Last week, I had the pleasure of presenting at the NADP International Conference in Manchester on the subject of the Calibre Leadership and Development Programme. The conference theme was Universal Design (UD) and its benefits to all, it is not a question of addressing impairments, but more about reducing barriers for all and designing amazing buildings, that incidentally win architecture awards too.
We all know that in the last 30 years things in the UK have improved for women, LGBQIA communities, BAME and disabled people on paper. However, why is this not translated into holistic practice? It seems to me that often high-pressure environments like higher education view “difference” as a challenge at best and a weakness at worse?
How do we enable organisations to embrace and champion Universal Design, Universal Inclusion and Universal Learning? Having heard from experts around the world on the subject here are some suggestion to integrate the principles in your daily work:
1. Never assume and ask. A one size fits all approach, doesn’t work. However finding common ground is possible and an approach that means people will learn from each other.
2. Challenge normative processes- policies are often written from a particular perspective. Ask colleagues, staff, customers and students to input to get an improved outcome
3. Demonstrate, where possible how Universal Design can improve business and increase recognition of the organisation. It may be that more tangible quantitative statistics will take time, but the positive staff and customer experience can always be captured.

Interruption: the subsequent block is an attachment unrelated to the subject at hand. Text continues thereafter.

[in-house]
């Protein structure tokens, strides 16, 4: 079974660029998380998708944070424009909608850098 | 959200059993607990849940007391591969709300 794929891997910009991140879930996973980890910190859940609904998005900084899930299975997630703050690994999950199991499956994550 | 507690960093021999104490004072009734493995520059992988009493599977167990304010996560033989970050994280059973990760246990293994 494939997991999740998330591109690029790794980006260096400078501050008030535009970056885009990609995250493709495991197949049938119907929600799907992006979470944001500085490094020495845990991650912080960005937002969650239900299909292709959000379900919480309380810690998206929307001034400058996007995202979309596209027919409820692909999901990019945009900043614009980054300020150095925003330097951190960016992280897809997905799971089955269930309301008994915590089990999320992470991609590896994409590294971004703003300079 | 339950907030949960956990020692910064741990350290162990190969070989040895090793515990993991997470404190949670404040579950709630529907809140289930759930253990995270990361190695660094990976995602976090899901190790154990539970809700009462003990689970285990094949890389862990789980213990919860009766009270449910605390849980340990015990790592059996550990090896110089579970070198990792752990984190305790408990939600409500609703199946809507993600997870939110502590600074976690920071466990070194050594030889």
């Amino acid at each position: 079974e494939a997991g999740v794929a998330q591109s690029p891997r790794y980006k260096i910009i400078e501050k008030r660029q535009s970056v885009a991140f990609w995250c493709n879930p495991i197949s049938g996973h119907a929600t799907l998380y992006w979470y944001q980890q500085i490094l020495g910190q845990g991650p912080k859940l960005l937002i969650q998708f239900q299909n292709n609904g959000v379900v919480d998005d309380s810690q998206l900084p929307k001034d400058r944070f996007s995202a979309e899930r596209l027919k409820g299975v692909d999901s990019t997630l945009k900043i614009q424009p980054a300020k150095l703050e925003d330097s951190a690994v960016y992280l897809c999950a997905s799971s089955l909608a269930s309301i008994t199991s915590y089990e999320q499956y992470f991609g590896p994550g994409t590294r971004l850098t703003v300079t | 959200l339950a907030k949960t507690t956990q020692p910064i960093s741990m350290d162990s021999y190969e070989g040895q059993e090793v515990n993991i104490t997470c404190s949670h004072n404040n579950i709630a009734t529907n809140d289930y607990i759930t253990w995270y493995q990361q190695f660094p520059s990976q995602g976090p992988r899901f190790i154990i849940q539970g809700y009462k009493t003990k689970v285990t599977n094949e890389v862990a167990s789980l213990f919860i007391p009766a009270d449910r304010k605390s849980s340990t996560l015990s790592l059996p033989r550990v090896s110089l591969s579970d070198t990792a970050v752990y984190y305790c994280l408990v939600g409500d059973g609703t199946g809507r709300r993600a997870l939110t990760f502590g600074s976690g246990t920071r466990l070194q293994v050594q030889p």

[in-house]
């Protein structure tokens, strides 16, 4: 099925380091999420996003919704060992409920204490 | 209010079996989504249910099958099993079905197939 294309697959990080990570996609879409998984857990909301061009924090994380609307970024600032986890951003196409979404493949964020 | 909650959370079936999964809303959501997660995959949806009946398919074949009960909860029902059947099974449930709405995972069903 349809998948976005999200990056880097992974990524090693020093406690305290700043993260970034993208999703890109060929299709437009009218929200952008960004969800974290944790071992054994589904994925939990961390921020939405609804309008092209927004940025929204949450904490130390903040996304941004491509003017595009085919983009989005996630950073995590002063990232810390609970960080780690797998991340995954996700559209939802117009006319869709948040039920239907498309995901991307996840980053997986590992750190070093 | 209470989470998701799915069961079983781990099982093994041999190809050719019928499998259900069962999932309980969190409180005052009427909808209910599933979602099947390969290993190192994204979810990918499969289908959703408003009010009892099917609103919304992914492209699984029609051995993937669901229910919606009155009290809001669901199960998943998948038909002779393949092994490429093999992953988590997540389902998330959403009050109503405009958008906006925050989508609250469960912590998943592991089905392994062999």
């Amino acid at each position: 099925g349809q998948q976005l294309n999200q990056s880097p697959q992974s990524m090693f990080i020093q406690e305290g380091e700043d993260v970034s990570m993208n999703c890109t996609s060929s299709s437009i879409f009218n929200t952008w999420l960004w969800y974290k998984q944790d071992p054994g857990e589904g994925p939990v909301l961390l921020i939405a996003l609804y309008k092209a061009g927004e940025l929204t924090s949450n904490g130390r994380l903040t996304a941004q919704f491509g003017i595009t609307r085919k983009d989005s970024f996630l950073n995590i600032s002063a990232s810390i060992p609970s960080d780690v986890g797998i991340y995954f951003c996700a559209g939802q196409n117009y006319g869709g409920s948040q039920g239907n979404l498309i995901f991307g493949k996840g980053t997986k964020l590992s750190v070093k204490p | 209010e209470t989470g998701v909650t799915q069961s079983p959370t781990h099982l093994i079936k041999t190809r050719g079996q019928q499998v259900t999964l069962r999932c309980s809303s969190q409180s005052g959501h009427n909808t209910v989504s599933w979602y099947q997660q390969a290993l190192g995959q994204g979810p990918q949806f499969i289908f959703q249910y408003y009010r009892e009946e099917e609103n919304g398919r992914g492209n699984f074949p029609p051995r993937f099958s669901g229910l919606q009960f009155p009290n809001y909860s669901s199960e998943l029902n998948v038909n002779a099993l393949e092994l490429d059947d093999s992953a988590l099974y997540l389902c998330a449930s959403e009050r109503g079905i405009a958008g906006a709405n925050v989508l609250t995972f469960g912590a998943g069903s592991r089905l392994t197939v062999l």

4. Change may be very slow and incremental, but that’s ok. Capture success and keep building a community of people who want to contribute to improvement.
I am honoured to be the lead in the HE sector for launching our disabled leadership and development programme, entitled Calibre. I was asked challenging questions at the NADP conference about this, and rightly so. The programme is not about fixing people, it’s about enabling people to see their potential and be actors in their own journey. It’s about giving people the space and freedom to learn from their peers, find their voice and use their voice to identify how they want their barriers to be removed.
I know I may be preaching to the converted here, but I feel we all have a responsibility to promote and champion UD, if we are to see a real shift in removing barriers in the workplace and beyond.